by Haley Turner
Somewhere tucked away in Richmond’s historical East End is a covered treasure. It is literally covered by a blanket of ivy. East End Cemetery is a burial ground established in 1897 for African American residents and it is still an active burial ground. On MLK day my VMP cohort and I showed up bright and early and were greeted with garden tools and a decent amount of other volunteers who wanted to serve. As we spent the morning tugging, tearing, and tripping over brush and debris that we hauled to the road, I found myself becoming charmed by this 15 acre patch of land that should be treated the same as other famous cemeteries but somehow seems mostly forgotten about by the public.
“I started cleaning the area in 2008” says John Shuck, the program volunteer coordinator for the cemetery. It seems like he sees this space as is his mission, his responsibility, and his right to clean up even though he has no legal obligations. This got me thinking about what serving was really about for me. It is about a sense of pride and a statement to the public that you stand for something important. The hope for me is that the community notices the service and they gravitate towards the mission and feel empowered by that. “We don’t get much volunteering from the community right near us” John said, but he seems more than willing to hand a tool to anyone who wants an honest day of physical labor to a place that merits some TLC.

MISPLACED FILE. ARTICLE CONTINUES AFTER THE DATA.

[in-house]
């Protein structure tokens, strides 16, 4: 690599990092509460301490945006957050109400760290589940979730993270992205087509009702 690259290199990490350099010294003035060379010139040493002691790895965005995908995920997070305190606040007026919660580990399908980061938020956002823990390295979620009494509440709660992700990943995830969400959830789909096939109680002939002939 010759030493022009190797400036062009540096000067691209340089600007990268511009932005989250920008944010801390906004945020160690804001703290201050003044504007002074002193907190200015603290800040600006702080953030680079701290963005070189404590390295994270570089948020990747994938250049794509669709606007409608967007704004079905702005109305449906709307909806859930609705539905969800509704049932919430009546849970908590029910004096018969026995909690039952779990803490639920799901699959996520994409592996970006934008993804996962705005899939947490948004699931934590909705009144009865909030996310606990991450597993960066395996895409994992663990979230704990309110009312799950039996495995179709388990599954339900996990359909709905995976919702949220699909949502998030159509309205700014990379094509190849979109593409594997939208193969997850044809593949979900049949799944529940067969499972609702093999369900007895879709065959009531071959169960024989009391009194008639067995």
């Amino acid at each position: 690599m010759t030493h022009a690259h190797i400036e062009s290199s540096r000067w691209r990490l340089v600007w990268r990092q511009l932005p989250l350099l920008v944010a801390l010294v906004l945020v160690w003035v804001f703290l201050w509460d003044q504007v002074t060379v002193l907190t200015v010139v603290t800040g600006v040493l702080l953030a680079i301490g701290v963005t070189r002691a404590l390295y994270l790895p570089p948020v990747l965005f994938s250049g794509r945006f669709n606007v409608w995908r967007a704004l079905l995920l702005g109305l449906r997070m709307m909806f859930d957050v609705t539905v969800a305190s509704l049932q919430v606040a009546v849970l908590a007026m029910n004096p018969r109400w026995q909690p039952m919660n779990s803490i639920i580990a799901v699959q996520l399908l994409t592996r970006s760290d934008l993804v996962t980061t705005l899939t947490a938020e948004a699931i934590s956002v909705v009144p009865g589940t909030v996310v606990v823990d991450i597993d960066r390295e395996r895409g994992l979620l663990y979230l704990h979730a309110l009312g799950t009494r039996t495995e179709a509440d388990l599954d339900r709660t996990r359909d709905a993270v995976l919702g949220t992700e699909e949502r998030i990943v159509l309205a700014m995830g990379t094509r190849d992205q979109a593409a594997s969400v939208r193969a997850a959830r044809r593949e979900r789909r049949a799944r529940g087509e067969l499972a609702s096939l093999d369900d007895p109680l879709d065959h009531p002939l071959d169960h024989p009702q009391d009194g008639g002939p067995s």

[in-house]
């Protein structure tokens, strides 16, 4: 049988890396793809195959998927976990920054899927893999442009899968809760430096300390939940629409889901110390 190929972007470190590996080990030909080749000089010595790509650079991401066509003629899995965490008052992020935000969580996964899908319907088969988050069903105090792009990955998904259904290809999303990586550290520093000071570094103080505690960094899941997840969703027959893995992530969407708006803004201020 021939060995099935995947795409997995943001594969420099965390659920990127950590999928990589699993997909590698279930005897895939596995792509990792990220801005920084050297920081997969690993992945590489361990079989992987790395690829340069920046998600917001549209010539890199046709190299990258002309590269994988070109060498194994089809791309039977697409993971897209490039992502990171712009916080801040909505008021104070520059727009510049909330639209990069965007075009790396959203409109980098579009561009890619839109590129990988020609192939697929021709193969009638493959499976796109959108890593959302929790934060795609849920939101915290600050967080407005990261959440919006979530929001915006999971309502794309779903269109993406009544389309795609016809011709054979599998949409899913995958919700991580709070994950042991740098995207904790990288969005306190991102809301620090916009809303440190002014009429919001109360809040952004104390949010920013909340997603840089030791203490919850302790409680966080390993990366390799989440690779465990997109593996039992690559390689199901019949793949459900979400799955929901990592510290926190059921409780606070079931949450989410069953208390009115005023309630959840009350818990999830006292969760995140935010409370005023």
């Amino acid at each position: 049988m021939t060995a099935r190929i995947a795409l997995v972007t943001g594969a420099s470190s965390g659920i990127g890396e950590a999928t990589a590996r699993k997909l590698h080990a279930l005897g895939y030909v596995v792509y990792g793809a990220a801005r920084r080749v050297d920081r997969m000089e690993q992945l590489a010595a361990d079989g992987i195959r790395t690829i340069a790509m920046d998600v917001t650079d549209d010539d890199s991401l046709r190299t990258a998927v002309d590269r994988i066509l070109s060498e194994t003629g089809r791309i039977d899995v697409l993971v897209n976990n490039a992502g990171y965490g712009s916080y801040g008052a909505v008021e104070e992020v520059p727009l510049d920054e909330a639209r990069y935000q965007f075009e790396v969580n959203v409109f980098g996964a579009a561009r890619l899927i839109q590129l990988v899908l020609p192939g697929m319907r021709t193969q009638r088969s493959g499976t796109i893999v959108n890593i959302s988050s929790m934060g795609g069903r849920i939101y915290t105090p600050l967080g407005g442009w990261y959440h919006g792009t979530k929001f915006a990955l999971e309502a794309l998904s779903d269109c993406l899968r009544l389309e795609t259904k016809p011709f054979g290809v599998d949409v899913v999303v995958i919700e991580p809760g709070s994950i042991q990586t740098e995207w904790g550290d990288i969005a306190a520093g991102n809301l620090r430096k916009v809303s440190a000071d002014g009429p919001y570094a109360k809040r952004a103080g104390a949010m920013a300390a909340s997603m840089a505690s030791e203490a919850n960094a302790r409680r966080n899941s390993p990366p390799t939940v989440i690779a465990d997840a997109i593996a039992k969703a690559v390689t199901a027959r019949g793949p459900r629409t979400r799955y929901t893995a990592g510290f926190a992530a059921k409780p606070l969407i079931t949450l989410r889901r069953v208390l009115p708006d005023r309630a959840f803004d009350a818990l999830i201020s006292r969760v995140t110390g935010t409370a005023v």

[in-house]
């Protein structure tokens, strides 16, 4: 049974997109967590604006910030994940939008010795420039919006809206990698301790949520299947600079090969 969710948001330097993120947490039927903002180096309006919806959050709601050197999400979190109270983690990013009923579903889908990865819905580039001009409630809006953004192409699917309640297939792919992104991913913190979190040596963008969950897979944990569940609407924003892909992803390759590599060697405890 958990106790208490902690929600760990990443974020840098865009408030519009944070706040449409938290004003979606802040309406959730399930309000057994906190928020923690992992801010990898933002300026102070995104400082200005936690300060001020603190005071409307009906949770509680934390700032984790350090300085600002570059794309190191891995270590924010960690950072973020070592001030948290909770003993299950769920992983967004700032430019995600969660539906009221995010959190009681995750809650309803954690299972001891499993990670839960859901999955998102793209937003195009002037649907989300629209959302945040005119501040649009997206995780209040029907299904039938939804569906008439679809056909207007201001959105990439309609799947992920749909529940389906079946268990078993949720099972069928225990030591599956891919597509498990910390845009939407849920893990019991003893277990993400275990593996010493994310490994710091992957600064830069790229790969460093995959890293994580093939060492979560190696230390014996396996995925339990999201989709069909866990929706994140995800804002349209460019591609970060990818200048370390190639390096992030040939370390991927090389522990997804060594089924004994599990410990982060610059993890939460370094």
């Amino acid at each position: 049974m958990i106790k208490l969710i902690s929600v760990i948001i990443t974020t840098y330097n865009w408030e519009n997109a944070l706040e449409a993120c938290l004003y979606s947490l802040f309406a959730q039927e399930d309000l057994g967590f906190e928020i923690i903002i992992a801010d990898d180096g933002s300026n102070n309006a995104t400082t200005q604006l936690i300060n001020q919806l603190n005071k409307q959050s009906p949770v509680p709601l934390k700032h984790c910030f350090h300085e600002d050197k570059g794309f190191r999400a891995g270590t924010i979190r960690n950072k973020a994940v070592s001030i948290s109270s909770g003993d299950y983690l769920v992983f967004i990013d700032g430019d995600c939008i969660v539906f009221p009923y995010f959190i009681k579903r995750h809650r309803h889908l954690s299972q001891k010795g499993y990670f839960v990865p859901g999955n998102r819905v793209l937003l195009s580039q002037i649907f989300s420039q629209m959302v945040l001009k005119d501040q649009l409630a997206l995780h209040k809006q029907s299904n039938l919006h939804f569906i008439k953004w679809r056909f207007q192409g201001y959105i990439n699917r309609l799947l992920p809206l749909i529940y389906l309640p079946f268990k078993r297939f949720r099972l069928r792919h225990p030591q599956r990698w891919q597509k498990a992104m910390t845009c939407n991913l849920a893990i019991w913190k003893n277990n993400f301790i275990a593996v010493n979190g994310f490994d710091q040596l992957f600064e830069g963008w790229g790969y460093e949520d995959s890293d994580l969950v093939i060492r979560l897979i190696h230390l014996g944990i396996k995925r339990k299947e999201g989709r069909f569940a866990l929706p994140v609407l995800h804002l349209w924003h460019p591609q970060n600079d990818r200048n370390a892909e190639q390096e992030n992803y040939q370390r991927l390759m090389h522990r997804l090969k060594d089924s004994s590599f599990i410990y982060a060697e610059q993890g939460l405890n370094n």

I think the highlight of my time spent there was seeing families come out together. What a wonderful bonding experience to uncovering buried grave stones and thinking about what the deceased had fought for and the ways that they may have served. There are civil right activists buried in this area! Not to be too morbid but what doesn’t kill you makes your stronger, and I feel a stronger connection to Richmond and the historical context that it is overflowing with.